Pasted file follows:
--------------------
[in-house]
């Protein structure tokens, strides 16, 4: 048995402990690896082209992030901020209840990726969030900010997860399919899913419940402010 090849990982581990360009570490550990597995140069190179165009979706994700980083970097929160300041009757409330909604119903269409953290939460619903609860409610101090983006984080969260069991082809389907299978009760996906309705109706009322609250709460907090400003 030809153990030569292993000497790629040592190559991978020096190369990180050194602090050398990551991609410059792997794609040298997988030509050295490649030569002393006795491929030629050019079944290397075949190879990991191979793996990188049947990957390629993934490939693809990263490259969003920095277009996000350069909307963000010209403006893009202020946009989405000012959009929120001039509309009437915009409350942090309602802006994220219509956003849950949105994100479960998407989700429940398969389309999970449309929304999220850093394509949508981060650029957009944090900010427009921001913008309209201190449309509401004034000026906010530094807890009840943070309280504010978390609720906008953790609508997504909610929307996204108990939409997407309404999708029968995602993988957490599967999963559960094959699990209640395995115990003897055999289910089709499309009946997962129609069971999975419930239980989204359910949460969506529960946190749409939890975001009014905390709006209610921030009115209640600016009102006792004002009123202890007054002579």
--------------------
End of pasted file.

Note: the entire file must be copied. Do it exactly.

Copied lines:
[in-house]
């Protein structure tokens, strides 16, 4: 048995402990690896082209992030901020209840990726969030900010997860399919899913419940402010 090849990982581990360009570490550990597995140069190179165009979706994700980083970097929160300041009757409330909604119903269409953290939460619903609860409610101090983006984080969260069991082809389907299978009760996906309705109706009322609250709460907090400003 030809153990030569292993000497790629040592190559991978020096190369990180050194602090050398990551991609410059792997794609040298997988030509050295490649030569002393006795491929030629050019079944290397075949190879990991191979793996990188049947990957390629993934490939693809990263490259969003920095277009996000350069909307963000010209403006893009202020946009989405000012959009929120001039509309009437915009409350942090309602802006994220219509956003849950949105994100479960998407989700429940398969389309999970449309929304999220850093394509949508981060650029957009944090900010427009921001913008309209201190449309509401004034000026906010530094807890009840943070309280504010978390609720906008953790609508997504909610929307996204108990939409997407309404999708029968995602993988957490599967999963559960094959699990209640395995115990003897055999289910089709499309009946997962129609069971999975419930239980989204359910949460969506529960946190749409939890975001009014905390709006209610921030009115209640600016009102006792004002009123202890007054002579």